The President. I've spent the past 3 days discussing the responsibilities and opportunities that we have for encouraging stronger economic growth in our countries and, indeed, in the entire world. We've also discussed sustaining political reform in the emerging democracies as well as regional political issues, including Yugoslavia.
I would cite five key accomplishments at the Munich economic summit. We've succeeded in achieving a solid consensus on strengthening world growth. Recovery is underway in the United States. Japan, Germany, and Italy -- --
Q. [Inaudible] -- the homeless. They mourn your decisions here. Repent. They mourn your decisions here. You're not giving us your voice.
The President. I'm trying to give -- --
Q. [Inaudible] -- us your voice in the U.S.
The President. I'm trying to give you my voice right now, and if you'd be quiet maybe you could hear it.
Q. But you're not giving it to us. We tried.
The President. Well, would you please sit down. We're in the middle of a press conference here.
Q. You're not giving us your voice there.
The President. Well, what's your question, sir?
Q. I'm under 25, and I want to know -- --
The President. Well, I can tell that. [Laughter] Now, what's your question?
Q. I want to know why Siemens gets more credit than the homeless in the United States?
The President. We'll get back to you on that. Now, if you'd please sit down, or I'll have to ask -- because it's not fair to everybody else for you to be making a little political statement here. Who are you and who are you accredited to?
Q. My name is Charles Kane. I'm from the United States. I work with a magazine in The Netherlands. It's a youth magazine, and we want to know why we're not taken seriously. We're an environmental group.
The President. Well, maybe you're rude. People don't take rude people seriously. And if you interrupt a press conference like this, I'm sure that people would say that's why we don't take you seriously. Sit down, and I will take a question from you when we get in the question-and-answer period. Right now I would like to continue my statement, with your permission.
Now, where were we? We were talking about economic recovery. It's underway in the United States. Japan, Germany, and Italy have taken actions in the last few days to strengthen their growth. Also the United States has cut its interest rates. These actions will help our domestic economy continue its recovery. U.S. exports to a growing world economy will increase American jobs.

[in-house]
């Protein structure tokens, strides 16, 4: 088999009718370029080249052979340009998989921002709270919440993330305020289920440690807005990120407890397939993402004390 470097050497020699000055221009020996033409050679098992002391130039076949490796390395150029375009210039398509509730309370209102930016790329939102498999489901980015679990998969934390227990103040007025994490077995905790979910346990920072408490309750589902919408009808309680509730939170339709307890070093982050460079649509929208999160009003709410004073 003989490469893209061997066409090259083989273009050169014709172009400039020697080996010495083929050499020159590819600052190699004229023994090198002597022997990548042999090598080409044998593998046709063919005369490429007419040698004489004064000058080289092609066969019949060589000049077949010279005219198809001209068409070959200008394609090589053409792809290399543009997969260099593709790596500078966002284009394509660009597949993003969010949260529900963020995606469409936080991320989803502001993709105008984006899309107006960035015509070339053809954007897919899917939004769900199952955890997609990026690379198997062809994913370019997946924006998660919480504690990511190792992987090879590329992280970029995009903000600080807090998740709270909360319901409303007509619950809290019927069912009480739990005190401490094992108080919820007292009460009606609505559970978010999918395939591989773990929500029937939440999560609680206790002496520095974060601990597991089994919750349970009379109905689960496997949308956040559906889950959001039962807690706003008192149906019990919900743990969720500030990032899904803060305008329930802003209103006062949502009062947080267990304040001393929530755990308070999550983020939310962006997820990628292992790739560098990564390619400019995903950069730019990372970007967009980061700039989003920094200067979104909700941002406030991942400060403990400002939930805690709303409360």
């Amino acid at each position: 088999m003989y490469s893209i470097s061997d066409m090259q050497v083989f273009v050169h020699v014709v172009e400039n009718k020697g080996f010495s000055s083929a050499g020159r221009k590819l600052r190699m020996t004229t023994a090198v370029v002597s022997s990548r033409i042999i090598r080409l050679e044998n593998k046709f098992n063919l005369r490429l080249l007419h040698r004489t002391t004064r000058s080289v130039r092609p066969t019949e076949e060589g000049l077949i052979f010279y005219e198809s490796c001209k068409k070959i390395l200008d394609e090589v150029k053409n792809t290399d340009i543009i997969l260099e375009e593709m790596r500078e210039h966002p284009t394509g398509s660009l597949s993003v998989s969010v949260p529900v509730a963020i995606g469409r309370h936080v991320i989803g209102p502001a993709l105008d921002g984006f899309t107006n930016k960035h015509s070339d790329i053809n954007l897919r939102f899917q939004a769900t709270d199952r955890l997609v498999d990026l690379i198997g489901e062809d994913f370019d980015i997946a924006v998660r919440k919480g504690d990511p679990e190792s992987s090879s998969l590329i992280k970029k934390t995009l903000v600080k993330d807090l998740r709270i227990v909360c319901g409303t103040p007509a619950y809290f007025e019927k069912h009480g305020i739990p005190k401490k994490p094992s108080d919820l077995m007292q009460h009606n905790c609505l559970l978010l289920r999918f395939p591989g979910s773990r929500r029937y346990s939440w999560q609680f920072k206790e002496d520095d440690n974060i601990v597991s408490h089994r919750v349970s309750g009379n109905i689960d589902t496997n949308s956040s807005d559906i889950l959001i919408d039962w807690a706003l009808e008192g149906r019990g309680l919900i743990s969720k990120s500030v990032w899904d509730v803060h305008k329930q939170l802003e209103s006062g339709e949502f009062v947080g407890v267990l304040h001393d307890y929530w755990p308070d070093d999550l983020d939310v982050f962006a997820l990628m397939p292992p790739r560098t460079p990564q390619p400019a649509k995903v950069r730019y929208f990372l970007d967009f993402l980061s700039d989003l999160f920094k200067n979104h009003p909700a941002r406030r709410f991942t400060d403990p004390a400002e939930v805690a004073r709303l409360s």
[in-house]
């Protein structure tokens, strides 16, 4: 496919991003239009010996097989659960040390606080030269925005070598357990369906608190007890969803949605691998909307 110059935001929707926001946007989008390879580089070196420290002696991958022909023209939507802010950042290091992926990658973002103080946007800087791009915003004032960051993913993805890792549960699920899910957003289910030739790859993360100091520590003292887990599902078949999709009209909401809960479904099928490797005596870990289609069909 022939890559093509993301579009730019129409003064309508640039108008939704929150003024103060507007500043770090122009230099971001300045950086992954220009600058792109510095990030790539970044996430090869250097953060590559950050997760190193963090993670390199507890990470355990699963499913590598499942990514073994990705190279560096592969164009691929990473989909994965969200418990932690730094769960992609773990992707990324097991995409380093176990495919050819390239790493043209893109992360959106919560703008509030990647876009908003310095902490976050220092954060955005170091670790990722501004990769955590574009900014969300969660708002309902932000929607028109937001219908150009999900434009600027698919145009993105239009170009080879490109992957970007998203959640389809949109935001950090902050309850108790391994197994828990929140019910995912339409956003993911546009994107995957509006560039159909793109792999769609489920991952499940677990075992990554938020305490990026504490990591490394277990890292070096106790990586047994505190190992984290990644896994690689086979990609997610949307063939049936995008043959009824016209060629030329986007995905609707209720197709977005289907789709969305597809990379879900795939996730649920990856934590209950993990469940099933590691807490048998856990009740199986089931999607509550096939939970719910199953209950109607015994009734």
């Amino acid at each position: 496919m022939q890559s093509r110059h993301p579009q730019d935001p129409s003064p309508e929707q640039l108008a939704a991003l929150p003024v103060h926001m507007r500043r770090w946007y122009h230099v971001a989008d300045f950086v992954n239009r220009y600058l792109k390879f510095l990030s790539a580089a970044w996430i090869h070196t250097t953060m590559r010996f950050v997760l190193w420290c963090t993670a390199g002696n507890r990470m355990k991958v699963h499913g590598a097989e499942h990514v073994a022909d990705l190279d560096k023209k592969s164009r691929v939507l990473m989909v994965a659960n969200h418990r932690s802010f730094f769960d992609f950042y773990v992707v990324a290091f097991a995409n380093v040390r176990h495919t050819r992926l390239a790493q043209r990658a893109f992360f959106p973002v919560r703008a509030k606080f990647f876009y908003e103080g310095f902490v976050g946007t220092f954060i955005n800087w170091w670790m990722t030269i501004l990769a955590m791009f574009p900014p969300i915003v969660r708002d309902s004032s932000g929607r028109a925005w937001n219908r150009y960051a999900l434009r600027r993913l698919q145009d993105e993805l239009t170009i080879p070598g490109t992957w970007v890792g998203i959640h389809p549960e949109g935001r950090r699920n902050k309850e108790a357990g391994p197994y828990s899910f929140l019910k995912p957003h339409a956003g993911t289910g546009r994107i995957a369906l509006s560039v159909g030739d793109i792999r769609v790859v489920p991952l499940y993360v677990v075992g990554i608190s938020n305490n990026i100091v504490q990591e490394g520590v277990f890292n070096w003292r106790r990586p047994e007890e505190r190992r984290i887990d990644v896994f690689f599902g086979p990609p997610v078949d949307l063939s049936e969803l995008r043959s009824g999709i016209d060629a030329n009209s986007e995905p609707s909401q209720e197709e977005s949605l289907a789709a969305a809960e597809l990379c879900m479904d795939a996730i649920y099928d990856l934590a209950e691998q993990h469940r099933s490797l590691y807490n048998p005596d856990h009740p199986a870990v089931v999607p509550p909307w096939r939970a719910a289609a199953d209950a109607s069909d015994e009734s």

We'll work with Poland on new uses for its currency stabilization fund that will support market reform once Poland reaches agreement with the IMF on a program. I believe this is a very important encouragement for Poland and an expression of our faith in Poland's commitment to market reform.
We expressed strong support for President Yeltsin's reform efforts. This is a tribute to his leadership and vision in working to bring a great country firmly into the family of democratic, market-oriented countries.
We've demonstrated our commitment to the future of safe nuclear power by agreeing on a coordinated cooperative effort with Eastern Europe and the former Soviet Union to improve the safety of Soviet-designed power reactors.
And finally, we're taking a number of steps relating to Yugoslavia, both to relieve the horrible suffering in Bosnia and to contain the spread of ethnic violence.
With more growth, we will create new job opportunities at home. We will also be able to help emerging democracies establish the vibrant market economies so vital for their political and economic development.
We had a frank exchange of views on trade. We all recognize that completing the Uruguay round will give a major boost to world growth by expanding trade for all countries, developed as well as developing. I've worked hard over the past year to identify constructive solutions to tough issues. It's natural that as we get close to the end, the going gets tougher. But I will persevere because the benefits of success are tremendous. All summit leaders expect that an agreement can be reached by the end of the year.